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Publication numberUS6048250 A
Publication typeGrant
Application numberUS 09/261,850
Publication dateApr 11, 2000
Filing dateMar 3, 1999
Priority dateAug 26, 1997
Fee statusPaid
Also published asUS5928049
Publication number09261850, 261850, US 6048250 A, US 6048250A, US-A-6048250, US6048250 A, US6048250A
InventorsRobert H. Hudson
Original AssigneeHudson; Robert H.
Export CitationBiBTeX, EndNote, RefMan
External Links: USPTO, USPTO Assignment, Espacenet
Toy dart
US 6048250 A
Abstract
A toy dart includes a cylindrical wall having an inner surface, an outer surface, a first open end at one end of the cylindrical wall, and second open end at the other end of the cylindrical wall. At least two fins are attached to the outer surface of the cylindrical wall. In addition, a resilient, bulbous head portion is mounted on the cylindrical wall at the second open end thereof, the head portion defining a chamber adapted to contain fluid and having an opening formed therein so that the chamber communicates with an interior of the cylindrical wall. The toy dart is constructed and arranged for aerodynamic flight when thrown, and upon the bulbous head impacting a hard surface, the bulbous head portion deforms for moving fluid contained therein into the interior of the cylindrical wall. Other embodiments of the toy dart are further contemplated.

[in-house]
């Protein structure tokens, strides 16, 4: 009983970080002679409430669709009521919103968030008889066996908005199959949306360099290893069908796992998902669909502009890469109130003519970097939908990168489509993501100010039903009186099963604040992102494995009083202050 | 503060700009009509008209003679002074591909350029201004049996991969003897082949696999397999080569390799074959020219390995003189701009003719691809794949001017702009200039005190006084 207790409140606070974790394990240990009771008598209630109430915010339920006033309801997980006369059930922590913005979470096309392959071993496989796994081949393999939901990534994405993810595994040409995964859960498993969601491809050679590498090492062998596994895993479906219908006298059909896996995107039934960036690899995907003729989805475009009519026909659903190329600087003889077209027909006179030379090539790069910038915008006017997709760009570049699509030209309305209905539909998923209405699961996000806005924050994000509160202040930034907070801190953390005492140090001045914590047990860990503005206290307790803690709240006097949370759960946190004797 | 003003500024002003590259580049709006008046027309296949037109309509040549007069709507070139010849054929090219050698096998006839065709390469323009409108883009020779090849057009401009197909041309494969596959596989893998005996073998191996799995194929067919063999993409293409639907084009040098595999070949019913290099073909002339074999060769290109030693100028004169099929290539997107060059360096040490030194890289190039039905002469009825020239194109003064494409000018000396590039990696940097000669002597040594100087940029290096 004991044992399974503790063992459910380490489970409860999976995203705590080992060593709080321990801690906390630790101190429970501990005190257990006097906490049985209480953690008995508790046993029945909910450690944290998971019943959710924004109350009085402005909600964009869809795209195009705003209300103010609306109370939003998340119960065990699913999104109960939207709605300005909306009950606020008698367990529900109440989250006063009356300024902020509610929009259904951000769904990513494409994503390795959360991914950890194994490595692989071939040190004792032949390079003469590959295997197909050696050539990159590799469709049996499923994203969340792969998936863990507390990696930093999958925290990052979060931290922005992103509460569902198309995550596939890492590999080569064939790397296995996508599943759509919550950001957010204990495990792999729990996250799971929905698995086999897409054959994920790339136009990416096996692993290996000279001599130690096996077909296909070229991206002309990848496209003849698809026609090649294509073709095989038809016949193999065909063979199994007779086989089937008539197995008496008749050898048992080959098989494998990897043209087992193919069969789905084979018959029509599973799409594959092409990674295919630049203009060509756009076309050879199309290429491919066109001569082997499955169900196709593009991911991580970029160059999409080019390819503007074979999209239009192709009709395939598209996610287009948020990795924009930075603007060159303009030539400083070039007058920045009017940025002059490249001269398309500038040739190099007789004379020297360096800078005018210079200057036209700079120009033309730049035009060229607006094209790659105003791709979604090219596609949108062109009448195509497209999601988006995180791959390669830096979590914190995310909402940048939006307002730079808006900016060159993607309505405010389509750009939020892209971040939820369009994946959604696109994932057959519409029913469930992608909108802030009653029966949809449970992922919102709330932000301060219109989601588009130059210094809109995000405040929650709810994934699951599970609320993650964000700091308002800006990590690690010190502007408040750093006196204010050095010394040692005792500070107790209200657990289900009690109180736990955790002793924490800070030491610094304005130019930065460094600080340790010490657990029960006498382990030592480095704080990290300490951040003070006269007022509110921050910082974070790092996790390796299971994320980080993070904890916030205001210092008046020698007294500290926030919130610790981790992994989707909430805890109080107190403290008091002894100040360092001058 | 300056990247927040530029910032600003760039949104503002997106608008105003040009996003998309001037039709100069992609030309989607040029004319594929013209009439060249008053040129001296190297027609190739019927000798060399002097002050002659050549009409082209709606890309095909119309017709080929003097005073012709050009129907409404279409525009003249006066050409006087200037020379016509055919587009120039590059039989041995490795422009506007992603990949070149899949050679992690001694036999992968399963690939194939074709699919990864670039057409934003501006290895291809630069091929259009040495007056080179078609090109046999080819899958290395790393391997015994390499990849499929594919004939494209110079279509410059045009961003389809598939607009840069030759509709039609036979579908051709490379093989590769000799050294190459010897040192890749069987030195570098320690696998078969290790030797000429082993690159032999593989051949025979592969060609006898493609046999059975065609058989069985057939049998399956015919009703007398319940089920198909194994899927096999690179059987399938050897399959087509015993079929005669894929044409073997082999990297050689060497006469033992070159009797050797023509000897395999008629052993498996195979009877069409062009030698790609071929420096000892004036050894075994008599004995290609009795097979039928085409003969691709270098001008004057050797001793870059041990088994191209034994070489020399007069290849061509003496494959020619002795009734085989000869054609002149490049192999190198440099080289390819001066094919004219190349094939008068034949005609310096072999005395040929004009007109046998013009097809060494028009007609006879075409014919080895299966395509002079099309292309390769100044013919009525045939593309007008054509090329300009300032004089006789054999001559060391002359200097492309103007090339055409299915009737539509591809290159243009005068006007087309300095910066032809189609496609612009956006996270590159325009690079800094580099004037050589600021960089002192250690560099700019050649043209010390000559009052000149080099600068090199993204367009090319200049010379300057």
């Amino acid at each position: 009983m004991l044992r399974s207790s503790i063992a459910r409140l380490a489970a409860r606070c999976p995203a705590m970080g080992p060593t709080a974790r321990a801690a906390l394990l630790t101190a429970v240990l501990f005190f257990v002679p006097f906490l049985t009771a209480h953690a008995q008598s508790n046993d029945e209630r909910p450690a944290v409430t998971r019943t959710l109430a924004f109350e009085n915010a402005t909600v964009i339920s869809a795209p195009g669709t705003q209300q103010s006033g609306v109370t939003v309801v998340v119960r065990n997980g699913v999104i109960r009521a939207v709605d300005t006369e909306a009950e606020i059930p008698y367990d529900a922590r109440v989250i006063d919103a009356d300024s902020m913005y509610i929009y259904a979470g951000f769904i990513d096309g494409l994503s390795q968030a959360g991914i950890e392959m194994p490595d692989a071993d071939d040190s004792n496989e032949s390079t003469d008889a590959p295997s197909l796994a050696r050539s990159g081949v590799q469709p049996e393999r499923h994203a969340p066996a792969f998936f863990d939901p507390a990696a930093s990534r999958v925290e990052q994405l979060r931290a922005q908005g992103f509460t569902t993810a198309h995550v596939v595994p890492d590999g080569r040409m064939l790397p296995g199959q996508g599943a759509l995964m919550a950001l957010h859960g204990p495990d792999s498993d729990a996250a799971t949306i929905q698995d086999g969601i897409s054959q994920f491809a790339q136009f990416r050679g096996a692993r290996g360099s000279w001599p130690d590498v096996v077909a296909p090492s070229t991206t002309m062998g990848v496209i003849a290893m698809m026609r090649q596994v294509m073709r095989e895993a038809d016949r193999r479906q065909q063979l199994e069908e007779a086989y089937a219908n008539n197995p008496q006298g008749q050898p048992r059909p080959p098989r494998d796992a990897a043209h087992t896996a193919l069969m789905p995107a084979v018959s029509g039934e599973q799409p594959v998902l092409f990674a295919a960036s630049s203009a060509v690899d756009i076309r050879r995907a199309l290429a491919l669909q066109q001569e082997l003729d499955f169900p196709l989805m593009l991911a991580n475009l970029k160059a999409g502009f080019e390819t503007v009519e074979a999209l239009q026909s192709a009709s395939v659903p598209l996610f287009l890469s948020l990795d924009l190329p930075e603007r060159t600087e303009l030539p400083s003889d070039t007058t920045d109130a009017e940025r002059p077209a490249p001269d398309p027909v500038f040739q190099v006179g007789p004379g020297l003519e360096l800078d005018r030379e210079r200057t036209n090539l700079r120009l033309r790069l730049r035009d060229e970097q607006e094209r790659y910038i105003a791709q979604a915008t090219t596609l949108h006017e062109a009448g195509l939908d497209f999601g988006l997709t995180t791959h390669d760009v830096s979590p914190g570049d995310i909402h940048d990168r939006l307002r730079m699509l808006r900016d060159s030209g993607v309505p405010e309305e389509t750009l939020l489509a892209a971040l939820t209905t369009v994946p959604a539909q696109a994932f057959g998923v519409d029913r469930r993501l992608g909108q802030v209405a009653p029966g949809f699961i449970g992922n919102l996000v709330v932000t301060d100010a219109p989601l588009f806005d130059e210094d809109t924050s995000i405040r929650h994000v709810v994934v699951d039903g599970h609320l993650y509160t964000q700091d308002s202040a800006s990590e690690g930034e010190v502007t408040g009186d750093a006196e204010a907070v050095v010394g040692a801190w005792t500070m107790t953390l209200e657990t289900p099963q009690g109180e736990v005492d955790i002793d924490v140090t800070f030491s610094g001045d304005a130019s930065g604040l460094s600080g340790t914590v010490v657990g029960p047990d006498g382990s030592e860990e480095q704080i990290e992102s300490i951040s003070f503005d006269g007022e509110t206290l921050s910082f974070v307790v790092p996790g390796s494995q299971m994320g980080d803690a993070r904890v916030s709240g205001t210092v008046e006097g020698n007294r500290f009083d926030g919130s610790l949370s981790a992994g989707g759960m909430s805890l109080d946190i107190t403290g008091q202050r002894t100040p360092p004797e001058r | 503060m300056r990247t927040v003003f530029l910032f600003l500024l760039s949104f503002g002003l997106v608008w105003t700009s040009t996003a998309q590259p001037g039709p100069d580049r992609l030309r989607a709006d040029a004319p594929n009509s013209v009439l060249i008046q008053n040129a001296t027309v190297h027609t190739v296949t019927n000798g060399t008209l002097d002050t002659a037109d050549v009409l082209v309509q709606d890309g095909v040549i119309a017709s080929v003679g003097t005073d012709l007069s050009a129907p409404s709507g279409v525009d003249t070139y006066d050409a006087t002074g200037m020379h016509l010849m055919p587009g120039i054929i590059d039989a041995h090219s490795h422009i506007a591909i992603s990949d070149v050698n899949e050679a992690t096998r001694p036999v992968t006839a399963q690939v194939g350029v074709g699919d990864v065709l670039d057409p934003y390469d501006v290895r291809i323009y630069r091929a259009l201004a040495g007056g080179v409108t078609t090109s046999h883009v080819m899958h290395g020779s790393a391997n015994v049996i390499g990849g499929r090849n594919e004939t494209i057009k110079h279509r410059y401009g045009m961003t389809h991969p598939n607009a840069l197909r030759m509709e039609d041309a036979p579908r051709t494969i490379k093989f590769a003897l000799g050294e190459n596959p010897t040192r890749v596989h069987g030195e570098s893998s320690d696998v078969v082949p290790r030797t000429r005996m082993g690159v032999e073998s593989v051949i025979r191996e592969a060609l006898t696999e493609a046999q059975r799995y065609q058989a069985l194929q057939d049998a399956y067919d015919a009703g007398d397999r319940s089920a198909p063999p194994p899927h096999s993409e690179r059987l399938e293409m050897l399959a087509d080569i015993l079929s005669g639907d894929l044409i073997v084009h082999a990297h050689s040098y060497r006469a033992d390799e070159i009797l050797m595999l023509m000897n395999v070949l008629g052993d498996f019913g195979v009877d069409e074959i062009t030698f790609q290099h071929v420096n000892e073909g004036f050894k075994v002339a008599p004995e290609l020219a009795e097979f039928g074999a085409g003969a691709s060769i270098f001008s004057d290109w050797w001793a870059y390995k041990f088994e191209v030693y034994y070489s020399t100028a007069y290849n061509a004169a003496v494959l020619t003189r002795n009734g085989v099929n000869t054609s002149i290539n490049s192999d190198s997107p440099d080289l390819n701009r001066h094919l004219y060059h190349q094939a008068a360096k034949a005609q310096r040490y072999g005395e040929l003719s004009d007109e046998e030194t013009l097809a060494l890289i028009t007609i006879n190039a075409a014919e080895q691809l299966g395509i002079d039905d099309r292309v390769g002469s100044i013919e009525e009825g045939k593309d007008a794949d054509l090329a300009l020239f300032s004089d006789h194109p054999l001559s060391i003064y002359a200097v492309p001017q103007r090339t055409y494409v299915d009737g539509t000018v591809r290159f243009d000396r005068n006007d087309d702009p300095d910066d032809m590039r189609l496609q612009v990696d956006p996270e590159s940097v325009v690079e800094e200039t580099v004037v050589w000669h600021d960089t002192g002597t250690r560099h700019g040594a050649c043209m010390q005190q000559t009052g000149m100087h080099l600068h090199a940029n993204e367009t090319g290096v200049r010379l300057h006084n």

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Claims(4)
What is claimed is:
1. A toy dart comprising:
a cylindrical wall having an inner surface defining a chamber, an outer surface, a first open end at one end of the cylindrical wall, and second open end at the other end of the cylindrical wall;
at least two fins attached to the outer surface of the cylindrical wall;
a cap releasably attached to the cylindrical wall so as to cover the first open end thereof; and
means for increasing the air pressure within the chamber of the cylindrical wall for forcing the cap off of the cylindrical wall;